Me: I was shocked by the woman who said “why bother” about your sex experiment that seems to have been successful in rekindling your sex life (a 10-day streak!). As a former anonymous sex columnist (yes, do your research folks), were you shocked by how many post-child couples are uninterested in sex?
Jancee: I wasn’t shocked because when I was the sex columnist at GQ, I heard this over and over. I hear from so many new mothers who are just ‘touched out’ by their children all day and exhausted. Sex is something they deprioritize. I know couples who have gone a few years without sex. But there is plenty of research that shows how important it is to maintain that connection and keep those bonding chemicals circulating. I cited a survey of over 30,000 sex therapists who said the ideal amount of sex, no matter how long you’ve been together, is once a week. Which is do-able, right? I had several sex therapists tell me that scheduling sex may not sound sexy, but it stops the cycle of rejection that straight couples who are new parents often get into, in which the man is the initiator, and the woman says, ‘wait, you’re grabbing my boobs now?’
Me: Now that you are known for this book, do strangers tell you personal relationship problems everywhere you go? How do you handle that?
Jancee: You can’t believe the things I’ve heard. I actually love hearing it all—not only because many women are in real pain and distress, and I am thrilled if my book can help, but also because it makes me feel less alone. Talking about it takes away some of the stigma. When my book came out, some of my friends confessed things to me about the terrible fights they had gotten into with their husbands, and I had no idea at the time—and these were really good friends. There’s a lot of shame around fighting with your spouse, especially during what’s supposed to be this blissful time. There’s enough pressure on people to be perfect parents.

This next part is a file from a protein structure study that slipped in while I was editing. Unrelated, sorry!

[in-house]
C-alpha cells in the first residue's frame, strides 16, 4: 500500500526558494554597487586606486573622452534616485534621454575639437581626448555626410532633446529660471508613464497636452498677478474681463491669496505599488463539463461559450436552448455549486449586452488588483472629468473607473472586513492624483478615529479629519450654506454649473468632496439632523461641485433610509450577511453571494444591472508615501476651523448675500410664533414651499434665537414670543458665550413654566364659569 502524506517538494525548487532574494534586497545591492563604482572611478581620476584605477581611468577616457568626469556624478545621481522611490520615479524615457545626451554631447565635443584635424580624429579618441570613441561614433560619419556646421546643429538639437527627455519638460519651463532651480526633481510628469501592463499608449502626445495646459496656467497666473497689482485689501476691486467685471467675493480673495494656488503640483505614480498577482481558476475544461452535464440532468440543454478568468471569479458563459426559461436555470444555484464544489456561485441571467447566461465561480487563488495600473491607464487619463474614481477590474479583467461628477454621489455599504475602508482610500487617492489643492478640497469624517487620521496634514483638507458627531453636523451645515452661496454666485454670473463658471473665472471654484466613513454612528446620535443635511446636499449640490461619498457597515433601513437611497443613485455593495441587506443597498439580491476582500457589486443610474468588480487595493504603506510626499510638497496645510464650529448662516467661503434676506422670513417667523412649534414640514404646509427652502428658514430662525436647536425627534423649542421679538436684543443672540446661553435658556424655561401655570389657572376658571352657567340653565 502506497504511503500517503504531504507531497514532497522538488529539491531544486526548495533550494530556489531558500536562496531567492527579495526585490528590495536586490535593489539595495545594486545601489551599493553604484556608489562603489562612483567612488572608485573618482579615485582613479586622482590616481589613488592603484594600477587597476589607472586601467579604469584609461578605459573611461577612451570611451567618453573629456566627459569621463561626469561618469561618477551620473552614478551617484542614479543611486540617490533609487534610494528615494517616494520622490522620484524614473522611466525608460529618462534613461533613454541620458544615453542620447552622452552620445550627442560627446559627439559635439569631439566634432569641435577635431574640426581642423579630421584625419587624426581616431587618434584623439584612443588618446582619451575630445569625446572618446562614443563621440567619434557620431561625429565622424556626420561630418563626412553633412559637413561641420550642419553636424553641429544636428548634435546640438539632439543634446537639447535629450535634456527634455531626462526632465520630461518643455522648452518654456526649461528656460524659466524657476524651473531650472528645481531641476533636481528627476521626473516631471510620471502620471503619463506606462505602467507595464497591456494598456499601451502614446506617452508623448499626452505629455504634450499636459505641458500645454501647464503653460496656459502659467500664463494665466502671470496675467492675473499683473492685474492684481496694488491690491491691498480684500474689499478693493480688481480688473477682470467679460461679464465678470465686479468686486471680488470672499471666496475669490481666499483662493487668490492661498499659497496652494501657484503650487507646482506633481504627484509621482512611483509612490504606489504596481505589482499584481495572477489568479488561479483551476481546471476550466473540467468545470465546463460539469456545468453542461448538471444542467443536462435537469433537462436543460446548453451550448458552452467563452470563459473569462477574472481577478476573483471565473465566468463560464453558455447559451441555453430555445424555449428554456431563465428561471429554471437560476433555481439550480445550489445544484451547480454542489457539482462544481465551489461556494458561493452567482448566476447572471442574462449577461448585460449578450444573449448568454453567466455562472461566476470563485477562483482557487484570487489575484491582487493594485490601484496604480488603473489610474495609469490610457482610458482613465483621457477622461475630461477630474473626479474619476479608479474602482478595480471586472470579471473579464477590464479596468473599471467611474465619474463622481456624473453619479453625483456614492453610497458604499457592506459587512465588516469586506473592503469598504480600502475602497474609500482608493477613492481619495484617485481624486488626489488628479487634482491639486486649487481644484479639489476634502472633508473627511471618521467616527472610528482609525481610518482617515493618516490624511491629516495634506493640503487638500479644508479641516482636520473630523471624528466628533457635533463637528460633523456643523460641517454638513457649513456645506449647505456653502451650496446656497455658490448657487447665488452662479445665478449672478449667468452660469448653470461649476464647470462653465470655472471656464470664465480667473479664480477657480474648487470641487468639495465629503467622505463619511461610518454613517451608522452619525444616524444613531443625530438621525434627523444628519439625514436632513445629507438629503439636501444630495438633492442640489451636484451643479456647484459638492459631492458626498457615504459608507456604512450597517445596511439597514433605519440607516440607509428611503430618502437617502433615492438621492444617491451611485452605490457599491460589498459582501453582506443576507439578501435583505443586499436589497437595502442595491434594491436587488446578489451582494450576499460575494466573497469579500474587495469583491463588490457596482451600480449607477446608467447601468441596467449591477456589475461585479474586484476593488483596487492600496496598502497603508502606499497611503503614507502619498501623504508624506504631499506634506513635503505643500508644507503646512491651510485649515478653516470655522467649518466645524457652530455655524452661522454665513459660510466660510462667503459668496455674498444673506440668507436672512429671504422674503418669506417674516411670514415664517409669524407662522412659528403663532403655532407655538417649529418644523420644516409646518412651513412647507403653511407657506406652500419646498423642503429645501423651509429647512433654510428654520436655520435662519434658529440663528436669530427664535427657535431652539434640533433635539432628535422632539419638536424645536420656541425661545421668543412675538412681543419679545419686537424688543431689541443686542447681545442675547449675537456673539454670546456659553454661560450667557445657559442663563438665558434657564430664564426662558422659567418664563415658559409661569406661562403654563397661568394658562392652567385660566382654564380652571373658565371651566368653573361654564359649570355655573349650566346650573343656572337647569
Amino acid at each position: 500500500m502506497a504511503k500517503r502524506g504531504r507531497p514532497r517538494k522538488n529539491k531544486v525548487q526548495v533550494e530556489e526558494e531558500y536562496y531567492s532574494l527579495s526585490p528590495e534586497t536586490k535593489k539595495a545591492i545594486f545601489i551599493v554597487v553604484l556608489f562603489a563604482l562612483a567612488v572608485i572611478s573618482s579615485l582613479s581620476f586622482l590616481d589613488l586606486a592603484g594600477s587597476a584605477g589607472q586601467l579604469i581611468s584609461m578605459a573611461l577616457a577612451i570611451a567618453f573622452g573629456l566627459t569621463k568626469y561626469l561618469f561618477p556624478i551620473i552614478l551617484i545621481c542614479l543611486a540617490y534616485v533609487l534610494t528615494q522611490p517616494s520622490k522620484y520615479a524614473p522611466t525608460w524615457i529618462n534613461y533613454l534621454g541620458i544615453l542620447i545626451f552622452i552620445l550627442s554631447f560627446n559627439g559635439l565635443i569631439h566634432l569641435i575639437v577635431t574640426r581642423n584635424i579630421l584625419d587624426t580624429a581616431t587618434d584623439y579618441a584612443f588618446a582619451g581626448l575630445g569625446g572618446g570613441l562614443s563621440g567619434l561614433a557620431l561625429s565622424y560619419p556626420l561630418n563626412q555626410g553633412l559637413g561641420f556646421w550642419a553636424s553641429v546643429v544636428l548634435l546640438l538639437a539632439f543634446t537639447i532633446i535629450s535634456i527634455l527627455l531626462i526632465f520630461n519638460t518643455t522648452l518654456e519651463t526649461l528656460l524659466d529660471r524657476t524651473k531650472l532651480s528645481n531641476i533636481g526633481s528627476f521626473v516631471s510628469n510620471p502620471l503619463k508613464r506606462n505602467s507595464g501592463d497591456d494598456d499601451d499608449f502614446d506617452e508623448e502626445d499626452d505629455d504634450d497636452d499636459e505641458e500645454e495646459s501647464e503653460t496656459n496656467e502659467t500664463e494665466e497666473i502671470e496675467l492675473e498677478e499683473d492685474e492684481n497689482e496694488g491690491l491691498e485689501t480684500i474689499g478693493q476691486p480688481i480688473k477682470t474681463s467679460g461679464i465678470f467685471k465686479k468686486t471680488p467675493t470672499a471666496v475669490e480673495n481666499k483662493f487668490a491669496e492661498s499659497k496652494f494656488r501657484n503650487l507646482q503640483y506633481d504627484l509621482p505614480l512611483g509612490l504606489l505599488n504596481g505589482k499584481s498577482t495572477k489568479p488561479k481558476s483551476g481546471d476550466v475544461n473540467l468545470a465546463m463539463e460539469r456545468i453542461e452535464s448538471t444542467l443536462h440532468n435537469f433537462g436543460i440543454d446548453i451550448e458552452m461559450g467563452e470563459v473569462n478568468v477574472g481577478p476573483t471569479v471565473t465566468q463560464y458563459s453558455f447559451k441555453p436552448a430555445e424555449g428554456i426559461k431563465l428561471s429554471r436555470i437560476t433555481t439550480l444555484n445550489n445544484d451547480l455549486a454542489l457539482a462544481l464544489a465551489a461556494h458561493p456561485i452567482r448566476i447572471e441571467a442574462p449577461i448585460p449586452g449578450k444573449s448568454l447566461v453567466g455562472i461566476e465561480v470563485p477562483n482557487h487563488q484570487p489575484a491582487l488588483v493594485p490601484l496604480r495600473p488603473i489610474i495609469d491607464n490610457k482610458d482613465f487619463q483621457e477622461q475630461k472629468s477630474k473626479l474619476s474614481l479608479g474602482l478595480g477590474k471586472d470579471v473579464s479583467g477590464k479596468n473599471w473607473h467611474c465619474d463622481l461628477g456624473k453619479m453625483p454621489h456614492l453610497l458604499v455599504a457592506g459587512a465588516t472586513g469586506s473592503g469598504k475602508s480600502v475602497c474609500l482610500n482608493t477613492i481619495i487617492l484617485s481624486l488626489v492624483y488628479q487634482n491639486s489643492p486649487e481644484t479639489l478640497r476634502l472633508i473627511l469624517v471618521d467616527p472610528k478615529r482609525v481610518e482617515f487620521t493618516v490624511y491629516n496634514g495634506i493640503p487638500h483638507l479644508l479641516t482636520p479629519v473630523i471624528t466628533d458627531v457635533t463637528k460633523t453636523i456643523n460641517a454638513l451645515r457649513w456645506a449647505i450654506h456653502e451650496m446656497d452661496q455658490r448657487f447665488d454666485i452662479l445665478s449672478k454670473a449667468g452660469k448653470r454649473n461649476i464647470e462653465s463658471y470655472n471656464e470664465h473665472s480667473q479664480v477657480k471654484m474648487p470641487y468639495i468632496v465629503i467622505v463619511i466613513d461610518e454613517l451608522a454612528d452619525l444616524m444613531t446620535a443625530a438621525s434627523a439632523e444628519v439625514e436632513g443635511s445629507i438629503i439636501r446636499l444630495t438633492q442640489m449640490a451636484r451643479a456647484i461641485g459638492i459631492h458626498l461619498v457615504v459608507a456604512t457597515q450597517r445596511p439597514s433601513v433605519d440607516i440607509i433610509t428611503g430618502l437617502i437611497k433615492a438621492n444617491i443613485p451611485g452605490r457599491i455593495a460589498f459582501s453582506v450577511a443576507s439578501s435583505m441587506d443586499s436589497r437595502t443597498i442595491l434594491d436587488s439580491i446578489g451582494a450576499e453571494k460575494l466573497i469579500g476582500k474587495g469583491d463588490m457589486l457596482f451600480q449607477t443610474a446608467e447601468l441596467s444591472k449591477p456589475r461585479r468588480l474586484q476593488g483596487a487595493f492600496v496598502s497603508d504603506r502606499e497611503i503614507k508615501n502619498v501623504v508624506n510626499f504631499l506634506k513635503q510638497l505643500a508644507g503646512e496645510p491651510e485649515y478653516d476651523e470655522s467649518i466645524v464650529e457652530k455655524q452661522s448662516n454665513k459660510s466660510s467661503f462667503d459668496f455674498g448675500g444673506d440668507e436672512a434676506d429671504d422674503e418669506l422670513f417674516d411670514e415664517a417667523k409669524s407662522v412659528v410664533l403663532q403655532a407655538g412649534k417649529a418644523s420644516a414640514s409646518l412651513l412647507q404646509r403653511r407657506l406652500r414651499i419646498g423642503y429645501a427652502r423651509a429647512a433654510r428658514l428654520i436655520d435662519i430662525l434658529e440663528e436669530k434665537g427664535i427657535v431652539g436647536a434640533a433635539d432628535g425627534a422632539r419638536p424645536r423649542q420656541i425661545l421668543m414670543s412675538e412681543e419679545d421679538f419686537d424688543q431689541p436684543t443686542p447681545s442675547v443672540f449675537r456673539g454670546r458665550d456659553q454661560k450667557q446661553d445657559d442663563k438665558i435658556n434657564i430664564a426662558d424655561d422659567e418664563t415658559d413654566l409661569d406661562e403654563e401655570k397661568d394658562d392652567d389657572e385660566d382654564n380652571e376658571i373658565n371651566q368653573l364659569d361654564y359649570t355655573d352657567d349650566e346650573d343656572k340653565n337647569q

Me: In that case, I have something I want to tell you [Redacted] xxxx Just kidding.. Next Question…
How has this book affected the dynamic of your relationship now that the initial crazy release promotion and high is over? Would you do it again–the book I mean?
Jancee: We now have systems in place, so we’re in maintenance mode. Which sounds like we’re on Weight Watchers or something, but it’s much easier now because we know what to do. One organizer and time management expert whom I interviewed in the book said, ‘systems work,’ and she’s right. So we have a blueprint for solving conflicts, for example, from the couples therapists John and Julie Gottman. And when you start dealing with each other like grownups, if you raise your voice or get nasty, it sounds strange and out of place. And we started over and split up every single thing around the house so now it feels more equitable. We check in regularly and don’t let anything fester, which is deadly.
And our child is much happier—it was amazing and upsetting to see how she was directly and immediately affected by our improved relationship. When Tom and I were fighting, we were doing that thing where we were terse with each other but unfailingly sweet to our daughter. Well, kids aren’t stupid, right? She picked up on everything. So things at home are lighter, and easier, and much more fun these days.
Thank you so much Jancee for answering my questions. I learned a lot.